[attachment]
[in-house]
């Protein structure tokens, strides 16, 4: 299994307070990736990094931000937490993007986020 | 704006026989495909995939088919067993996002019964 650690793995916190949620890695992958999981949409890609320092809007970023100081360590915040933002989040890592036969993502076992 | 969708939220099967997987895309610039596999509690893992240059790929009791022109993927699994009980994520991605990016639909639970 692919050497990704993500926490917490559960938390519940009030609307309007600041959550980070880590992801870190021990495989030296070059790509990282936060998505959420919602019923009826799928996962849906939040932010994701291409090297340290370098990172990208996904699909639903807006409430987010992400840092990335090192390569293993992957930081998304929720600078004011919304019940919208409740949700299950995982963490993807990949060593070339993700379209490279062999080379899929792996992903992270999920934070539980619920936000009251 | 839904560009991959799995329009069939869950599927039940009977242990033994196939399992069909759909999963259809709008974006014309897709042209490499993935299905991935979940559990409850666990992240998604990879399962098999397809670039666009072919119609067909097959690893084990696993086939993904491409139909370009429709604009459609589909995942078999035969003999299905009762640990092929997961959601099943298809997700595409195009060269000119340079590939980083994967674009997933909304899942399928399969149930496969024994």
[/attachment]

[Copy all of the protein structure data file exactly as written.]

[in-house]
């Protein structure tokens, strides 16, 4: 299994307070990736990094931000937490993007986020 | 704006026989495909995939088919067993996002019964 650690793995916190949620890695992958999981949409890609320092809007970023100081360590915040933002989040890592036969993502076992 | 969708939220099967997987895309610039596999509690893992240059790929009791022109993927699994009980994520991605990016639909639970 692919050497990704993500926490917490559960938390519940009030609307309007600041959550980070880590992801870190021990495989030296070059790509990282936060998505959420919602019923009826799928996962849906939040932010994701291409090297340290370098990172990208996904699909639903807006409430987010992400840092990335090192390569293993992957930081998304929720600078004011919304019940919208409740949700299950995982963490993807990949060593070339993700379209490279062999080379899929792996992903992270999920934070539980619920936000009251 | 839904560009991959799995329009069939869950599927039940009977242990033994196939399992069909759909999963259809709008974006014309897709042209490499993935299905991935979940559990409850666990992240998604990879399962098999397809670039666009072919119609067909097959690893084990696993086939993904491409139909370009429709604009459609589909995942078999035969003999299905009762640990092929997961959601099943298809997700595409195009060269000119340079590939980083994967674009997933909304899942399928399969149930496969024994």